It’s expected the loss will be felt at agencies all over the city.
A portion of the funding every year, 15 percent, is allocated to social service agencies in Anniston. This fiscal year, the grant provided $96,500 for local nonprofits. Next fiscal year, which begins Oct. 1, that 15 percent share shrinks to $89,791.
That means some agencies won’t get to do everything they had hoped with the funding. Community Enabler requested $5,000 for food and $5,000 for school supplies and fees. It was awarded $8,000. That means, said Maudine Holloway, director of the nonprofit, the organization will provide some school supplies but won’t be able to provide any money for fees. The organization will also have to prioritize the school supplies, distributing them first for families that have no income and then to low-income families.
“That was only going to scrape the surface,” Holloway said of the $5,000 request. “We hoped that we would have been able to pay some tutoring fees for kids and pay for some things kids couldn’t afford ... They do have to have funds for just about (any extracurricular activity) up there. We just wanted to help some of those, especially those with no income at all, parents with no income at all.”
The block grant funding is coveted among local agencies, but it is awarded based on some tough federal stipulations.
The money awarded to the agencies from the grant must be used for projects above and beyond what that agency had provided before, said Dick Lindsey, one of the consultants managing the grant for Anniston. For instance, an agency could request funding for a new program or an expansion of an existing program, but it can’t be granted funds for maintaining an existing program.
That means agencies don’t automatically receive the funding and must apply for it every year; this year, it was granted to nine local agencies. Two applicant projects, Cheaha Creative Arts and the Salvation Army, were ineligible for the funds.
Besides the social service agencies, block grant funding provides money for the city’s home renovation loan program and community and economic development projects throughout the city. The money has repaired streets and sidewalks and through groups such as World Changers, repaired homes of low-income residents. This summer it will help fund a special playground being built at Zinn Park for handicapped individuals.
In existence since 1974, the block grant program is one of the longest-running Department of Housing and Urban Development programs. It was created in a consolidation of several programs, Lindsey said, but now is suffering under the economy and was cut along with many other federal programs.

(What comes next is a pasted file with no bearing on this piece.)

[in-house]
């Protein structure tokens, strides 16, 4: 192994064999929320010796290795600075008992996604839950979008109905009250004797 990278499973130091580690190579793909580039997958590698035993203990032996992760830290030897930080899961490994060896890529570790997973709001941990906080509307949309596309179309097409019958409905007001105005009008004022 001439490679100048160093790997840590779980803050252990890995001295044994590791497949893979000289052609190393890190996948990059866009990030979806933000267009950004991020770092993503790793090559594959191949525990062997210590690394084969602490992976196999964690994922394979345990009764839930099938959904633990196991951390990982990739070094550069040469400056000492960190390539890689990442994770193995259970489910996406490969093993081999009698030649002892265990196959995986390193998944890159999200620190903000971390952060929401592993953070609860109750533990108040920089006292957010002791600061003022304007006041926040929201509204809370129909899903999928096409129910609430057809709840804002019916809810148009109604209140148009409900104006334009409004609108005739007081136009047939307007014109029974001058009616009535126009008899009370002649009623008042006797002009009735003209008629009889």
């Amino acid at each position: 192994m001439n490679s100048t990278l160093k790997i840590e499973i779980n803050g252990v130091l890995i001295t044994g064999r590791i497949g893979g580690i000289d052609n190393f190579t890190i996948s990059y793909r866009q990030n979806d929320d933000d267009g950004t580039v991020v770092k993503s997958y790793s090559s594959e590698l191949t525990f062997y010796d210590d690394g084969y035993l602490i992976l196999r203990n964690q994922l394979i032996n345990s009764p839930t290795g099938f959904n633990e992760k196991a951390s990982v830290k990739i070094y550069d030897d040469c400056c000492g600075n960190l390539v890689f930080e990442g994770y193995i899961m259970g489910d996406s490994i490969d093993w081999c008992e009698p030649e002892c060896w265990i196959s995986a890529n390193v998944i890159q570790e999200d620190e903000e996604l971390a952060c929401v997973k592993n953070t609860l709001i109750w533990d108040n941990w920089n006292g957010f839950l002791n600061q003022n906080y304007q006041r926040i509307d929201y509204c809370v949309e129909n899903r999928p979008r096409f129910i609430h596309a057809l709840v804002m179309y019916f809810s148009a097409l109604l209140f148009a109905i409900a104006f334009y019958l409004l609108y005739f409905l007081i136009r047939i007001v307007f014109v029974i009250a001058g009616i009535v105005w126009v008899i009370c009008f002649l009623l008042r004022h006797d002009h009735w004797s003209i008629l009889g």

Anniston City Councilman Ben Little believes the funding will eventually disappear. When he first took office in 2001, the city was receiving around $1 million a year from the block grant program. Finance Director Danny McCullars said by email the allocation had decreased over the last decade and then was beefed up with stimulus funding. But now it is at the mercy of the economy.
This year the city, which doesn’t have to apply for the money annually, will receive less than $700,000.
“The handwriting is on the wall; it’s going to go away,” Little said. “It wasn’t put in place to stay around always.”
He believes the city should use the money in high-impact ways to make sure the effects are felt for years.
“We have to use the money in the right way to make things happen,” Little said. “The city is going to be competing for this money and if Anniston is just sort of ‘mediocre-ly’ not doing anything, spotting here and spotting there and can’t really show the value of what is taking place, even though it is doing some good, it’s going to go away.”
Lindsey said funding allocations are figured with a formula taking into account the number of entitlement cities, the population, the poverty level, the age of housing in the city and other factors.
Anniston is an entitlement city because of those factors and also its status as the county seat. Lindsey said every year, the city spends what it receives and some of the programs, such as the home renovation loan program, have waiting lists.
The money does a lot of good, Little agreed, and some residents will be hurt if the funding disappears. That’s why he would still like to see a major project that would affect the community for years. Little would like to see some of the funding used to create a one-stop social-shop, a building housing many different social service agencies to make it easy and efficient to help people when they apply.
“That building will be there to serve the community for years on end,” Little said.
Star staff writer Laura Camper: 256-235-3545.